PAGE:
From Antoine Griezmann to Assa Traoré, the difficult choice of brand ambassadors
The use of celebrities to promote a brand or a product is not new! However, the exposure of celebrities has greatly evolved and has literally exploded with the advent of social networks. With some effectiveness but also with risks that have no comparison. French soccer players Antoine Griezmann and Ousmane Dembélé recently experienced this first hand, following the late publication of a video dating from 2019 in which the two players mocked Japanese employees of a luxury hotel. Accused of racism, the French internationals had to immediately apologise on social networks.
The video shocked, and rightly so, especially in Japan, where Griezmann is the face of Konami video games. The result? The brand decided to terminate its contract with the star. Rakuten, the Japanese e-commerce site, asked for explanations from the club FC Barcelona, to which both players belong and of which it is the official sponsor. Antoine Griezmann, weakened by a disappointing season in Catalonia, could quickly have to pack his bags… The consequences could amount to millions of euros for him.
For brands, using celebrities to promote their image is a double-edged sword: they need to be highly visible and charismatic to create buzz on social networks, but they also need to be irreproachable and express themselves wisely… Their actions and their positions can sometimes have a devastating blowback.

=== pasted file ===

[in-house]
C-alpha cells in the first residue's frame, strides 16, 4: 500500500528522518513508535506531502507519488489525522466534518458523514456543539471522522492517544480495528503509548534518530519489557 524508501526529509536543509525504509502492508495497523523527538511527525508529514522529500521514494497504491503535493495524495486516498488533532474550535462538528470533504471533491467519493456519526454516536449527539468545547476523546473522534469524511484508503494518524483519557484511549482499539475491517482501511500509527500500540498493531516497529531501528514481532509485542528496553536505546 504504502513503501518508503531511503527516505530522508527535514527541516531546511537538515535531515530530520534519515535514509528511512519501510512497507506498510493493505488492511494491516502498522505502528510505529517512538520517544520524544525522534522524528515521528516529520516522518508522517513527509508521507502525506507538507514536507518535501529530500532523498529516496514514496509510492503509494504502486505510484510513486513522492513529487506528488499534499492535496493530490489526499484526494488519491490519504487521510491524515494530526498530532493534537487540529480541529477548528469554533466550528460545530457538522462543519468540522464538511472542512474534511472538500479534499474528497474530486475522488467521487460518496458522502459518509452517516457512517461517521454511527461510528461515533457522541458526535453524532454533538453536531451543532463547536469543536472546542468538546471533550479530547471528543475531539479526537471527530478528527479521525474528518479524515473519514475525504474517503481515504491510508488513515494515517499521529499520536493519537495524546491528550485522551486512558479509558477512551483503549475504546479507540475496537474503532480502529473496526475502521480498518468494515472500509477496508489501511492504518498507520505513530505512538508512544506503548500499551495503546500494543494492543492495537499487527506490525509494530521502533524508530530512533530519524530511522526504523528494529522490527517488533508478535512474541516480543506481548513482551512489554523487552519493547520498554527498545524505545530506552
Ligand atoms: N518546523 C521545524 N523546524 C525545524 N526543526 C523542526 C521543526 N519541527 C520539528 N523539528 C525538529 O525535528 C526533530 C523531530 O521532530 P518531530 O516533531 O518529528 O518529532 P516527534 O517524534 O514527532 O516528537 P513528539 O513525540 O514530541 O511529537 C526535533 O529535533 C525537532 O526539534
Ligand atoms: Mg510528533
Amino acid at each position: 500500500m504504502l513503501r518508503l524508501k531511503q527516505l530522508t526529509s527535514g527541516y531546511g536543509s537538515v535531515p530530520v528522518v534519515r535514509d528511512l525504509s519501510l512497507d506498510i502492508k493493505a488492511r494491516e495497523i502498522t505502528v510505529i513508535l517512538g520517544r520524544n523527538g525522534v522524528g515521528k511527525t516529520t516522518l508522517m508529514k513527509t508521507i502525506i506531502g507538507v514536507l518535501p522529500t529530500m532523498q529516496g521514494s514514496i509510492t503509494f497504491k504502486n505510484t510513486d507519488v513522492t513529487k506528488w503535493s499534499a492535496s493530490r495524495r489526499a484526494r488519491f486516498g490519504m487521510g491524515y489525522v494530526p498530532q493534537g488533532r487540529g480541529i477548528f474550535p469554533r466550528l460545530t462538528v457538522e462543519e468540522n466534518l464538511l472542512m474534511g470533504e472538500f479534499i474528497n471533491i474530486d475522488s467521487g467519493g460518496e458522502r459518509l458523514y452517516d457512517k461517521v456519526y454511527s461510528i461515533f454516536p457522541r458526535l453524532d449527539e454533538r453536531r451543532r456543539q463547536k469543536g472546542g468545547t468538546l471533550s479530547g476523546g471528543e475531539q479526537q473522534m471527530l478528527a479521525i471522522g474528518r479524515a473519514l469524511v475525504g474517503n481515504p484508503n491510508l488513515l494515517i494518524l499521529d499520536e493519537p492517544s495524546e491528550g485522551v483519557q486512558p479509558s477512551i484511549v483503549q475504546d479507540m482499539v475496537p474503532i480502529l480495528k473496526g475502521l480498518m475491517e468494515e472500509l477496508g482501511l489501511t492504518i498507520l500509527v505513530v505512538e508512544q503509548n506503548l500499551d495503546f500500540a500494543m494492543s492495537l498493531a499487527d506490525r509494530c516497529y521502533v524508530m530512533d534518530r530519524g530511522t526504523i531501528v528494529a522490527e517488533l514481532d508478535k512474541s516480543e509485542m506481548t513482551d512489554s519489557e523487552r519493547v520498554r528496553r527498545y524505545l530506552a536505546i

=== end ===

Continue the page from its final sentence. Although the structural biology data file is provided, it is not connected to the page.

In December 2020, for example, Griezmann, him again, broke his contract with the Chinese brand Huawei following the publication of a report revealing that the Chinese phone brand was suspected of participating in the surveillance of the Muslim Uighur minority by the Chinese authorities. A breach of contract that was highly publicised!
More recently and still in the football world, Coca-Cola and Heineken suffered the costs of Cristiano Ronaldo and Paul Pogba who removed the bottles of the two brands on the table in front of them to hide them from the field of cameras. This also had a global impact and shows the power of these celebrities, adored by millions of followers on social networks.
The ambassadors’ personality can also be so controversial that it backfires on the brand. Last June, for example, Louboutin’s choice to associate its image with Assa Traoré, a famous activist against police brutality and racism, triggered a buzz on social networks after she posted a portrait of herself on Facebook, fist raised and Louboutin pumps on her feet. In the caption of the post, she sent a message to the famous brand: “I warmly thank you for honouring me with your campaign for equality and justice for all, by engaging your prestigious Louboutin brand.” The post provoked negative comments, pointing out both political hijacking from Louboutin and the grotesque of seeing a far-left activist wearing exorbitantly expensive shoes.
Using an ambassador is a very strong communication action that can be very effective for brands. It reduces the distance between the advertiser and the consumer, it humanises the message and, as companies increasingly seek to express their societal convictions, it can associate an activist personality with the image that the brand wishes to promote. But it is also a weapon to be used with caution, both because of the repercussions of possible missteps by the ambassadors and because of the risks incurred by the brand when it associates itself with a personality that is too far off from its image. The commitment thus expressed can then appear too opportunistic and harm the company’s reputation.